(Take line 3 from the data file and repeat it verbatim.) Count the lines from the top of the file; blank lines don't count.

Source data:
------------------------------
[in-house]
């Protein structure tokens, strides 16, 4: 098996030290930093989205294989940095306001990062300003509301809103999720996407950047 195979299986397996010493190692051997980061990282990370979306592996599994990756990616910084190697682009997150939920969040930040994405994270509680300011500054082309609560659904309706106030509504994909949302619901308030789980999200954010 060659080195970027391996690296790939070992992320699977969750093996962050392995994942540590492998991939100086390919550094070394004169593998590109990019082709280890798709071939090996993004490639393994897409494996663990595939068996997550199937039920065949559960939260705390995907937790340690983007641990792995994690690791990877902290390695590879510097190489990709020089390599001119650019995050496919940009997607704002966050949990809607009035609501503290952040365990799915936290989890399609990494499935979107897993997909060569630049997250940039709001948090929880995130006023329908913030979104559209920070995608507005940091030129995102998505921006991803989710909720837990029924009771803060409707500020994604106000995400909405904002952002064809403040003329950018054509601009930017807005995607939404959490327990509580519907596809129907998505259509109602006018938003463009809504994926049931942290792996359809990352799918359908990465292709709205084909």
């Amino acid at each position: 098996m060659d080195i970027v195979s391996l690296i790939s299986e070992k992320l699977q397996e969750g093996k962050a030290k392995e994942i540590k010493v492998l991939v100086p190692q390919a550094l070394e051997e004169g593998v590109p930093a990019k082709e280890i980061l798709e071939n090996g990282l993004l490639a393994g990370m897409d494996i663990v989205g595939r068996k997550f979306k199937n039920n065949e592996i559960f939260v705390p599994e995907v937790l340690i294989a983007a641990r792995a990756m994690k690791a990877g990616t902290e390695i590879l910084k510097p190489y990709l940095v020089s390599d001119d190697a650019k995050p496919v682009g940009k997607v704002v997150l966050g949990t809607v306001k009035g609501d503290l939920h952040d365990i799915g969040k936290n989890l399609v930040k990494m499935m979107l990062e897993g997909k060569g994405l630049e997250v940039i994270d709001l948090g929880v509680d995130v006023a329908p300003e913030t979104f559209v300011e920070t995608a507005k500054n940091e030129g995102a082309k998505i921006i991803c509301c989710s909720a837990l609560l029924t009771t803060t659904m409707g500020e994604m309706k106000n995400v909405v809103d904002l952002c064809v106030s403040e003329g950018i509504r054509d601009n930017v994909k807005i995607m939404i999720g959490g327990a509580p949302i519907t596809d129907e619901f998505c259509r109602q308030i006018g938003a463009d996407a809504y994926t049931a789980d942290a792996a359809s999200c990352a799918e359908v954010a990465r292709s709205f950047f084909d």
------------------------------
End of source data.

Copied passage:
């Amino acid at each position: 098996m060659d080195i970027v195979s391996l690296i790939s299986e070992k992320l699977q397996e969750g093996k962050a030290k392995e994942i540590k010493v492998l991939v100086p190692q390919a550094l070394e051997e004169g593998v590109p930093a990019k082709e280890i980061l798709e071939n090996g990282l993004l490639a393994g990370m897409d494996i663990v989205g595939r068996k997550f979306k199937n039920n065949e592996i559960f939260v705390p599994e995907v937790l340690i294989a983007a641990r792995a990756m994690k690791a990877g990616t902290e390695i590879l910084k510097p190489y990709l940095v020089s390599d001119d190697a650019k995050p496919v682009g940009k997607v704002v997150l966050g949990t809607v306001k009035g609501d503290l939920h952040d365990i799915g969040k936290n989890l399609v930040k990494m499935m979107l990062e897993g997909k060569g994405l630049e997250v940039i994270d709001l948090g929880v509680d995130v006023a329908p300003e913030t979104f559209v300011e920070t995608a507005k500054n940091e030129g995102a082309k998505i921006i991803c509301c989710s909720a837990l609560l029924t009771t803060t659904m409707g500020e994604m309706k106000n995400v909405v809103d904002l952002c064809v106030s403040e003329g950018i509504r054509d601009n930017v994909k807005i995607m939404i999720g959490g327990a509580p949302i519907t596809d129907e619901f998505c259509r109602q308030i006018g938003a463009d996407a809504y994926t049931a789980d942290a792996a359809s999200c990352a799918e359908v954010a990465r292709s709205f950047f084909d």